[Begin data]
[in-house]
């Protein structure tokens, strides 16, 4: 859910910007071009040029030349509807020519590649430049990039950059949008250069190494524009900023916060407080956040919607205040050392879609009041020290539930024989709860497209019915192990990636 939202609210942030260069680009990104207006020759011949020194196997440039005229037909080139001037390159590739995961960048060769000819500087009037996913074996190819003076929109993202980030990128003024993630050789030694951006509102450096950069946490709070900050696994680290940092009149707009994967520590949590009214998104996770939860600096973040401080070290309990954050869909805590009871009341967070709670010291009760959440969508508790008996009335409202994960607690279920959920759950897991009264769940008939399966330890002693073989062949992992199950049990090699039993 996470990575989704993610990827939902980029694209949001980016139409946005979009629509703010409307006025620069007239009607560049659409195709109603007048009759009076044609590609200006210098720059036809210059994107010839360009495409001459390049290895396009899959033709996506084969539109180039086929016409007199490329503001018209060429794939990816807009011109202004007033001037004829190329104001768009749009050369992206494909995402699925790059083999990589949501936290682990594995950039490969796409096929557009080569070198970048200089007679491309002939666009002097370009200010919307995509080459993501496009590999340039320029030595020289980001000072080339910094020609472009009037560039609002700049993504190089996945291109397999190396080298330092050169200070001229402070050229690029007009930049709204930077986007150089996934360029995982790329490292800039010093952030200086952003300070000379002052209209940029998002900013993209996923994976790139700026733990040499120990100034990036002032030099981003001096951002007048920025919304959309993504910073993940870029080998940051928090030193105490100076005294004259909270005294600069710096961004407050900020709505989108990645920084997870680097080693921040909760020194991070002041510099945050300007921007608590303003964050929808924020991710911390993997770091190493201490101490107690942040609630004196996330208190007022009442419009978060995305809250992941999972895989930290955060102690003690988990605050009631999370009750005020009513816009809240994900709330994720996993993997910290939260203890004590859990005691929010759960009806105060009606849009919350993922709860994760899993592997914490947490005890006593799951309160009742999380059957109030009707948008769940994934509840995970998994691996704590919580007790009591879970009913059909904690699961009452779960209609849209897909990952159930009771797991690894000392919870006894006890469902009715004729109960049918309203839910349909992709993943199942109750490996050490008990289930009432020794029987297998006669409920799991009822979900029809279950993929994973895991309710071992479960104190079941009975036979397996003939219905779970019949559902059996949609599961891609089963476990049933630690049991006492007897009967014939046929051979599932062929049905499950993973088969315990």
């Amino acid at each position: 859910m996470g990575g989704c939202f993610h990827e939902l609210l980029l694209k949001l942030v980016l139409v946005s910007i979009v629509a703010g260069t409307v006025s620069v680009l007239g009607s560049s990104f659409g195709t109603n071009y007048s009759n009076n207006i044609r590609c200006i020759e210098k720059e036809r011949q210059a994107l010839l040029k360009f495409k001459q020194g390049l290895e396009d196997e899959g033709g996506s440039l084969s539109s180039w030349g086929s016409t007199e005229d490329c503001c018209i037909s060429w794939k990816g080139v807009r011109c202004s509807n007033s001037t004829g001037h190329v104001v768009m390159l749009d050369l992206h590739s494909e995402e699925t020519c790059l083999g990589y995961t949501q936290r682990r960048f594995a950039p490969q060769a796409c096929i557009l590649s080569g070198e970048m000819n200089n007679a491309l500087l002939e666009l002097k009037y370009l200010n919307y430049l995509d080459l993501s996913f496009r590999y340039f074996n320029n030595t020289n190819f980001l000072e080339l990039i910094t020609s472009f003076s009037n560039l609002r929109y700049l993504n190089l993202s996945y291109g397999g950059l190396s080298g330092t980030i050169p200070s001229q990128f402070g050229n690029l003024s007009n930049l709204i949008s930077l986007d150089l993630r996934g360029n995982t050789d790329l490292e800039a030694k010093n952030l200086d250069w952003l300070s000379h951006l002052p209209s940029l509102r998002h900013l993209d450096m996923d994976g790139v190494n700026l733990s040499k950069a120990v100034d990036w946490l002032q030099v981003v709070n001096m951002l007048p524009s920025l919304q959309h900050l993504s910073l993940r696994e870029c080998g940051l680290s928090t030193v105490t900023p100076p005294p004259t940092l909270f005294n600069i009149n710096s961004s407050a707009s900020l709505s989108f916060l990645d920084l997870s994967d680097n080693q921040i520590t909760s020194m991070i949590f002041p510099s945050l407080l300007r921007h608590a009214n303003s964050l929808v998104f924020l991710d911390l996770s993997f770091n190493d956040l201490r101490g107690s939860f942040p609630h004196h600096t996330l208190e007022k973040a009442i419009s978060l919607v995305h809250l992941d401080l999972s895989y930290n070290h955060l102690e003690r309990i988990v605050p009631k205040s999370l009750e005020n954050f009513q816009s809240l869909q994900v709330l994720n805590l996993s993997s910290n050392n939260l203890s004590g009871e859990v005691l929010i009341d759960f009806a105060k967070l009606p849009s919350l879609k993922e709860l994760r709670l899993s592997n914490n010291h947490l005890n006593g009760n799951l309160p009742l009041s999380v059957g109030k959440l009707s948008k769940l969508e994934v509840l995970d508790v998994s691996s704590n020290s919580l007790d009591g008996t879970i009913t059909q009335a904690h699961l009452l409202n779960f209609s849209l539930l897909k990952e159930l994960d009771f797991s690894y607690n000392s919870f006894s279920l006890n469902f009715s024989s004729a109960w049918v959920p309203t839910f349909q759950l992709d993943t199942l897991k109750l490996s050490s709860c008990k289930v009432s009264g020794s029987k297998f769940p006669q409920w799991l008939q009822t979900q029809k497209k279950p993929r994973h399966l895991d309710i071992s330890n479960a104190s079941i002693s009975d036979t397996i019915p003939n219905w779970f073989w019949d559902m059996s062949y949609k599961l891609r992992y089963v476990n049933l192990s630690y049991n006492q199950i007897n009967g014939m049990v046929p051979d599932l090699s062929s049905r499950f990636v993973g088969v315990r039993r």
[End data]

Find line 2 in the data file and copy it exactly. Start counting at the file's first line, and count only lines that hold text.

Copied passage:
């Protein structure tokens, strides 16, 4: 859910910007071009040029030349509807020519590649430049990039950059949008250069190494524009900023916060407080956040919607205040050392879609009041020290539930024989709860497209019915192990990636 939202609210942030260069680009990104207006020759011949020194196997440039005229037909080139001037390159590739995961960048060769000819500087009037996913074996190819003076929109993202980030990128003024993630050789030694951006509102450096950069946490709070900050696994680290940092009149707009994967520590949590009214998104996770939860600096973040401080070290309990954050869909805590009871009341967070709670010291009760959440969508508790008996009335409202994960607690279920959920759950897991009264769940008939399966330890002693073989062949992992199950049990090699039993 996470990575989704993610990827939902980029694209949001980016139409946005979009629509703010409307006025620069007239009607560049659409195709109603007048009759009076044609590609200006210098720059036809210059994107010839360009495409001459390049290895396009899959033709996506084969539109180039086929016409007199490329503001018209060429794939990816807009011109202004007033001037004829190329104001768009749009050369992206494909995402699925790059083999990589949501936290682990594995950039490969796409096929557009080569070198970048200089007679491309002939666009002097370009200010919307995509080459993501496009590999340039320029030595020289980001000072080339910094020609472009009037560039609002700049993504190089996945291109397999190396080298330092050169200070001229402070050229690029007009930049709204930077986007150089996934360029995982790329490292800039010093952030200086952003300070000379002052209209940029998002900013993209996923994976790139700026733990040499120990100034990036002032030099981003001096951002007048920025919304959309993504910073993940870029080998940051928090030193105490100076005294004259909270005294600069710096961004407050900020709505989108990645920084997870680097080693921040909760020194991070002041510099945050300007921007608590303003964050929808924020991710911390993997770091190493201490101490107690942040609630004196996330208190007022009442419009978060995305809250992941999972895989930290955060102690003690988990605050009631999370009750005020009513816009809240994900709330994720996993993997910290939260203890004590859990005691929010759960009806105060009606849009919350993922709860994760899993592997914490947490005890006593799951309160009742999380059957109030009707948008769940994934509840995970998994691996704590919580007790009591879970009913059909904690699961009452779960209609849209897909990952159930009771797991690894000392919870006894006890469902009715004729109960049918309203839910349909992709993943199942109750490996050490008990289930009432020794029987297998006669409920799991009822979900029809279950993929994973895991309710071992479960104190079941009975036979397996003939219905779970019949559902059996949609599961891609089963476990049933630690049991006492007897009967014939046929051979599932062929049905499950993973088969315990």